The Eastern Michigan University Autism Collaborative Center hosted the first of several state Senate hearings on autism Monday.
The first hearing, chaired by Senator Randy Richardville, R-Monroe, was an opportunity for the community to educate themselves and discuss the needs of autistic individuals and their families.
The hearing featured speakers such as Senator Liz Brater, D-Ann Arbor, Catherine Lord, director of the University of Michigan Autism and Communication Disorder Center, Eileen Weiser, member of the National Assessment Governing Board, and others interested in the betterment of the autistic community.
Richardville explained that his initial interest in the cause was sparked by his constituency. As he learned more about the people around him, he started recognizing more individuals being affected by autism. He started doing research on his own.
“[It seemed] the more questions I asked, the more events I was invited to,” he said.
Though the hearing discussed many issues pertaining to autism, insurance was the most predominant word on everyone’s tongue. When asked what the biggest obstacle was, currently, Richardville declared, “insurance.”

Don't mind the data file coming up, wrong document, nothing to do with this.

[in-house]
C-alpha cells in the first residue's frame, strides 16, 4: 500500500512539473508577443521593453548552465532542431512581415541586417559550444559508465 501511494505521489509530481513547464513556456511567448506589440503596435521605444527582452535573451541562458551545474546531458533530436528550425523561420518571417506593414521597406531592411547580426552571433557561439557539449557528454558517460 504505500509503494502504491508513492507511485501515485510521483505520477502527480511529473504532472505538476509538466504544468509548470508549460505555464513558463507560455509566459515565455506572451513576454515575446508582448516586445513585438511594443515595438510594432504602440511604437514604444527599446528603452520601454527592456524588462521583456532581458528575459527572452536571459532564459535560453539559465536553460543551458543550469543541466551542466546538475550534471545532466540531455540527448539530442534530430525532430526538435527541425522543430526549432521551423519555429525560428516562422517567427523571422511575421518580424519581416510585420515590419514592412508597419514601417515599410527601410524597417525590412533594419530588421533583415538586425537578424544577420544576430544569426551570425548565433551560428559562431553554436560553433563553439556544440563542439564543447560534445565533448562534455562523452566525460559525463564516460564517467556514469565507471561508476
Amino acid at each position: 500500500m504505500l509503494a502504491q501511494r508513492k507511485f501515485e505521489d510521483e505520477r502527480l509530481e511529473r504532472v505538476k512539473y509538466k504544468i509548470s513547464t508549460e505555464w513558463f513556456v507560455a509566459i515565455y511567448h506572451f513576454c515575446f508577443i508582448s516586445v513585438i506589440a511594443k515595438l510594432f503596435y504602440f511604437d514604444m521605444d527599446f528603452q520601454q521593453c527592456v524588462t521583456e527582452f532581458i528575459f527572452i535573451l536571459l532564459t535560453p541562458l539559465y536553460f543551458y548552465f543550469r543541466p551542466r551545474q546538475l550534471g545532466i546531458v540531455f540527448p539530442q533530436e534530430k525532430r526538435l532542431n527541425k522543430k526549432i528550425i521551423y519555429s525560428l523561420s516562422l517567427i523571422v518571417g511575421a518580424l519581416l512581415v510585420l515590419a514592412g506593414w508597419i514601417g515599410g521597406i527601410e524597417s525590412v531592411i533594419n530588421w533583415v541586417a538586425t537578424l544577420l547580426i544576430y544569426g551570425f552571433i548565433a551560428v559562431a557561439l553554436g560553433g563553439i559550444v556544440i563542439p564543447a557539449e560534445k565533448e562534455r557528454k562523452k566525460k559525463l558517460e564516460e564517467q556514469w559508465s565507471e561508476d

Lorri Unumb, senior policy advisor and counsel of Autism Speaks, also spoke of the importance of insurance reform.
She explained that insurance companies have been denying coverage under the terms that treatment, such as ABA therapy, is considered “experimental.”
All of the speakers seemed to insist on the importance of, as Richardville put it, “early discovery, early intervention and early treatment.”
Because autism affects every 1 in 110 children, the population of Americans dealing with an autistic individual is constantly growing. It is estimated that two-thirds of Michigan adolescents with autism will never receive care.
Pamela Lemerand, project director of the Autism Collaborative Center at EMU, explained that the center is a strong link in the community for autistic individuals and their families.
“Our goal is services that change the developmental trajectory,” Lemerand said.
The Collaborative Center focuses on nine disciplines, everywhere from music therapy to speech and general education, to social work.
“Not one intervention fits all,” Lemerand explained, “[We are] training the professionals of tomorrow, and those who are working in the field currently.”
Nineteen of the 50 states require the insurance reform, and another 10 are currently pursuing it. Michigan lawmakers are currently collecting information and looking to find the amount of impact autism has on Michigan families.
Four more public hearings will be held in Michigan and the Senate will continue to discuss insurance reform for the future.